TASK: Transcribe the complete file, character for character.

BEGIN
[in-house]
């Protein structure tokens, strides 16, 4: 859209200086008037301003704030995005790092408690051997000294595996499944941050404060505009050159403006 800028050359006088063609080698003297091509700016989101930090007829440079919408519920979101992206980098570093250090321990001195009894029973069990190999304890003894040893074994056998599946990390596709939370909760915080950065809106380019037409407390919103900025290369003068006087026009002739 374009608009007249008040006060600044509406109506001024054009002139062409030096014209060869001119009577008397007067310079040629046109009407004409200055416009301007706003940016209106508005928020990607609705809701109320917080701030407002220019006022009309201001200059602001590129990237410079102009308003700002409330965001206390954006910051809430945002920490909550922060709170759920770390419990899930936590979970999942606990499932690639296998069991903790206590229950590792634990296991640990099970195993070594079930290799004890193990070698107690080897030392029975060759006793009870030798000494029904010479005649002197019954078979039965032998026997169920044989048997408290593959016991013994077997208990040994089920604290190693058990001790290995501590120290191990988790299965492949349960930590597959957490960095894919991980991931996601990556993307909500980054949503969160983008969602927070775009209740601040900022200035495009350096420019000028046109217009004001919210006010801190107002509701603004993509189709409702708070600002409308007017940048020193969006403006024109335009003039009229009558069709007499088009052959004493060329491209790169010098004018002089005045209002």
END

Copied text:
[in-house]
């Protein structure tokens, strides 16, 4: 859209200086008037301003704030995005790092408690051997000294595996499944941050404060505009050159403006 800028050359006088063609080698003297091509700016989101930090007829440079919408519920979101992206980098570093250090321990001195009894029973069990190999304890003894040893074994056998599946990390596709939370909760915080950065809106380019037409407390919103900025290369003068006087026009002739 374009608009007249008040006060600044509406109506001024054009002139062409030096014209060869001119009577008397007067310079040629046109009407004409200055416009301007706003940016209106508005928020990607609705809701109320917080701030407002220019006022009309201001200059602001590129990237410079102009308003700002409330965001206390954006910051809430945002920490909550922060709170759920770390419990899930936590979970999942606990499932690639296998069991903790206590229950590792634990296991640990099970195993070594079930290799004890193990070698107690080897030392029975060759006793009870030798000494029904010479005649002197019954078979039965032998026997169920044989048997408290593959016991013994077997208990040994089920604290190693058990001790290995501590120290191990988790299965492949349960930590597959957490960095894919991980991931996601990556993307909500980054949503969160983008969602927070775009209740601040900022200035495009350096420019000028046109217009004001919210006010801190107002509701603004993509189709409702708070600002409308007017940048020193969006403006024109335009003039009229009558069709007499088009052959004493060329491209790169010098004018002089005045209002």